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Everything you Need to Know about Kitchen Cabinets

The cabinets alone can define your kitchen's style. However, aesthetics are not the only point to consider. Materials and construction methods are also very important factors. This buyer's guide is the perfect tool to help you make a wise choice.

3 types of cabinets, 3 construction methods

There are three main types of cabinets: base cabinets, wall cabinets and tall cabinets.

Base cabinets support the countertop. Their standard height is between 34 ½" and 36" and their standard depth varies between 24" and 30".

Wall cabinets hang on the wall and do not touch the floor. They can be 12", 15", 18", 30", 36" or 42" high. Their depth varies between 12" and 18". They are typically installed 18" above work surfaces and 54" above the floor.

Tall cabinets, for example pantries, are 84" to 94" high and come in standard depths of 12" to 18".

Within these 3 categories, cabinets are either stock (prefabricated), semi-custom or custom. When planning your kitchen renovations, determine how much you wish to spend on cabinets and how important durability and aesthetics are to you.

Features of a Kitchen Cabinet

1. Face frame

Framed cabinets have a frame around the front of the cabinet box made of the same material as the drawers and doors. The frame stabilizes the box. Here, the hinges are visible and are attached directly to the frame.

Frameless (or European-style) cabinets have no frame around the cabinet box; the doors and drawers cover the box's edges. The side panels of the cabinet box are thicker to provide stability. The hinges are attached directly to the side panels, which offer greater storage space.

2. Sides

The sides of the cabinet are usually between ½" and ¾" thick. They are generally unfinished and are typically made of one of the following materials:
  • Particleboard: widely used in cabinet construction, but susceptible to bending and warping.
  • Medium-density fibreboard (MDF): less expensive than other materials but susceptible to water damage.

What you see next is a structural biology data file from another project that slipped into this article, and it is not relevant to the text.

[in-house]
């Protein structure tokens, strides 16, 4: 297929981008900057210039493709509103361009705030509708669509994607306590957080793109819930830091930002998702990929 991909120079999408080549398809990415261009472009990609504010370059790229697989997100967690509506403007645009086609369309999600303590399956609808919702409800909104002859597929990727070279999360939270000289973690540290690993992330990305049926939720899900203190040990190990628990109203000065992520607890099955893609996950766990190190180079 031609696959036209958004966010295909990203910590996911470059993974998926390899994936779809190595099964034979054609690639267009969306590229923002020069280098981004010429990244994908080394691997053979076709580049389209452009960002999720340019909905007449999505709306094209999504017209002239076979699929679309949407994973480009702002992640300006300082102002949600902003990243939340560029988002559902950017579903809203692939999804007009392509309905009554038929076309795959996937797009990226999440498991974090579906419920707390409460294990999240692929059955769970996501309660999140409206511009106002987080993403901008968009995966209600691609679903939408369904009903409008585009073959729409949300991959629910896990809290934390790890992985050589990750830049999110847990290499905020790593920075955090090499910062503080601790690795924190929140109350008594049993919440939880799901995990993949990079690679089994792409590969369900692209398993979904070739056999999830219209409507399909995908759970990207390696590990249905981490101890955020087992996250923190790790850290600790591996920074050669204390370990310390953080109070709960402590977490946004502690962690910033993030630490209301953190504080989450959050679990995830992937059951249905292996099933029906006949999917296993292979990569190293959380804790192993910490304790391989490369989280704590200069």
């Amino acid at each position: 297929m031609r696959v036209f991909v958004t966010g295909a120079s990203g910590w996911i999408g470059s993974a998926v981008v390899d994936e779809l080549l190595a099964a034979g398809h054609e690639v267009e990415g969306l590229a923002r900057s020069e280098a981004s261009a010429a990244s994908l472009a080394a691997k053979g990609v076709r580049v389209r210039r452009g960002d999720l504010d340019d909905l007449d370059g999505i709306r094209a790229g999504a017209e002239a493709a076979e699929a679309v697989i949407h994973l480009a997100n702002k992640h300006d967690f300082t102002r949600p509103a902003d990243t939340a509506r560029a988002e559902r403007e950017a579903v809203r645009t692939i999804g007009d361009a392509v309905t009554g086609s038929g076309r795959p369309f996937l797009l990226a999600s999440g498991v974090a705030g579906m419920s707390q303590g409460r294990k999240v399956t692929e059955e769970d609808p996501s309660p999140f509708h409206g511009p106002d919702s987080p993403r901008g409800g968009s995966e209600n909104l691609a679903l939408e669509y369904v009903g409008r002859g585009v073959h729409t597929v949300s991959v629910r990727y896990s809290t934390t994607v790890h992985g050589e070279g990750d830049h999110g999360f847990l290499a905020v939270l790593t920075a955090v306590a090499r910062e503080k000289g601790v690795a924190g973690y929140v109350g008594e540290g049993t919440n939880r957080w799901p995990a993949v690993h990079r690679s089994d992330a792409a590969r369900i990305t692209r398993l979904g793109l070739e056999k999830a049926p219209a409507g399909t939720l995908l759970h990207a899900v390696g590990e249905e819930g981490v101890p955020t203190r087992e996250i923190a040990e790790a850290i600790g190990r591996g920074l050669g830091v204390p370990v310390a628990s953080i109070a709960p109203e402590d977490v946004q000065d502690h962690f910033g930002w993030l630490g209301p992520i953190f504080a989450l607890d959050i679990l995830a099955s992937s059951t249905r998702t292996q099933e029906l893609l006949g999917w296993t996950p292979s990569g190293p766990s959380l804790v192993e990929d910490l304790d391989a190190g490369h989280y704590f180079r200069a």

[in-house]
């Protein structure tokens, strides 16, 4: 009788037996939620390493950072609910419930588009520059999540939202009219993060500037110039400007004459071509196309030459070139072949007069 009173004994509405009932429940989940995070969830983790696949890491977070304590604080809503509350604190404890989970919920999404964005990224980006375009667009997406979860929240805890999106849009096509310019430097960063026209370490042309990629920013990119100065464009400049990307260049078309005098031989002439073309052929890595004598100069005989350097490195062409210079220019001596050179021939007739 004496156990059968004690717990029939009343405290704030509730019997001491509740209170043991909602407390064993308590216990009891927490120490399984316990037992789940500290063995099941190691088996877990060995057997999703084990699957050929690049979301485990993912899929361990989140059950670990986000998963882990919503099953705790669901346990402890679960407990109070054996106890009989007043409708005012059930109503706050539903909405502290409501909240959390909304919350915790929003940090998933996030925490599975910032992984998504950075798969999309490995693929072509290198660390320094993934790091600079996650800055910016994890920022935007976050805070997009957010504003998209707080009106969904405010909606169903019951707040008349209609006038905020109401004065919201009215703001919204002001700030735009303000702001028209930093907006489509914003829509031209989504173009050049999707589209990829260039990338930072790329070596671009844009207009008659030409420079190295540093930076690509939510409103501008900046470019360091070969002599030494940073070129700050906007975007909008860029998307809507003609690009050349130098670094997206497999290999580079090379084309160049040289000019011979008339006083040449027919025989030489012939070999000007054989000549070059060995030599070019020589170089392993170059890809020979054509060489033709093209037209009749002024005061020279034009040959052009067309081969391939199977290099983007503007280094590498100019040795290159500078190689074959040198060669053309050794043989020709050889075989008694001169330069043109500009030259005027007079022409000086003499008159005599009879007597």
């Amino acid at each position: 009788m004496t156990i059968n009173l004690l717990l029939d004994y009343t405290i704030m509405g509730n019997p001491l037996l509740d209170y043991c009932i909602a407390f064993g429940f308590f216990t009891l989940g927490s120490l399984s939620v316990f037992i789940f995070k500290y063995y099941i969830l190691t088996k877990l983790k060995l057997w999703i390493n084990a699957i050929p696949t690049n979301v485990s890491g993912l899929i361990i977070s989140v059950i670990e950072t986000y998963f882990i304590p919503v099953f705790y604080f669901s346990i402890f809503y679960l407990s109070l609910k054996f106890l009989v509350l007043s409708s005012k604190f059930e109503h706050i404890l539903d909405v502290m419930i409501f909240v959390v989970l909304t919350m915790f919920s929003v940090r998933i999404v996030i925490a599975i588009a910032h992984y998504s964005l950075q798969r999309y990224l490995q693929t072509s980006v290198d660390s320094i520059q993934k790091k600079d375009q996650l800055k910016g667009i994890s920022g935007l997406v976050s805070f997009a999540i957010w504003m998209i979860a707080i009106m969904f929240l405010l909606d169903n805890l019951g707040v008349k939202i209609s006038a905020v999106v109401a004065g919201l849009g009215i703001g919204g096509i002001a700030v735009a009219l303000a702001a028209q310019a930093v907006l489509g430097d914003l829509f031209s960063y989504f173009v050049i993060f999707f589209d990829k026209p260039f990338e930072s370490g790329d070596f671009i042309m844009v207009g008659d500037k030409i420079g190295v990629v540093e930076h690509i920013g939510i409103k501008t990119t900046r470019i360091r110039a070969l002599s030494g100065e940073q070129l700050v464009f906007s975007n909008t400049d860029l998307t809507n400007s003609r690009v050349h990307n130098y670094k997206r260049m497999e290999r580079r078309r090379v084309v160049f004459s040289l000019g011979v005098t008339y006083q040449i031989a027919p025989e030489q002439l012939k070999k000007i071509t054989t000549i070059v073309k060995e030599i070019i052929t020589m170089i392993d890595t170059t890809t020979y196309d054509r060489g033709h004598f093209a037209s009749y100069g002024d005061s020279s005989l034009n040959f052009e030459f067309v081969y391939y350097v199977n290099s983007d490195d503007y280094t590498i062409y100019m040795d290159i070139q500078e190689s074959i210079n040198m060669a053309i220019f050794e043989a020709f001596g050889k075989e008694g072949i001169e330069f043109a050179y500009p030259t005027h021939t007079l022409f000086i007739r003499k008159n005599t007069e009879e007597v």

• Plywood: considered an excellent choice for cabinet construction due to its strength and durability.

3. Back panel and bottom of cabinet

They support and ensure the rigidity of the whole cabinet. A back panel made of ½" plywood will prevent the cabinet from warping over time. However, a back panel of just ¼" thick is sufficient for a base cabinet, since it is not used to hold the cabinet to the wall.

4. Door

There are two types of cabinet doors – those made from a single piece of material, and those built from a frame and an inner panel. The latter comprises a wood frame with a central panel made either of wood or of MDF covered with the chosen finish.

Even though they have a more distinguished style, wooden doors may bend or warp over the years due to humidity. However, the surface will not peel and its colour will not fade.

Cabinets panels are grouped under 6 main categories:

5. Drawers

It is important to consider how they are constructed and their durability. First, it is important to know that the sides of solid wood drawers are 5/8" to ¾" thick. Drawers made from particleboard are only ½" thick and are more susceptible to warping, so they may not be the best long-term choice. For drawer bottoms, ¼" plywood is the best option.

Though wood drawers are the most popular option, some manufacturers make models with metal sides that are well suited to frameless cabinets.

Mortise and tenon joint

The mortise is a square hole made in one part and the tenon is the protruding peg on the other part that fits into the mortise. For an extra-sturdy structure, the tenon may pass all the way through the mortise, although the finished look may be less aesthetically pleasing.

Dovetail joint

Strong, high-quality joinery technique with superior resistance. Trapezoidal-shaped tenons are slotted into corresponding notches of the same shape on the adjoining part.

Dowelled joint

This technique uses round wood dowels (pegs) fitted into holes. Dowels can also be used to strengthen a mortise and tenon-typed joint.

Biscuit joint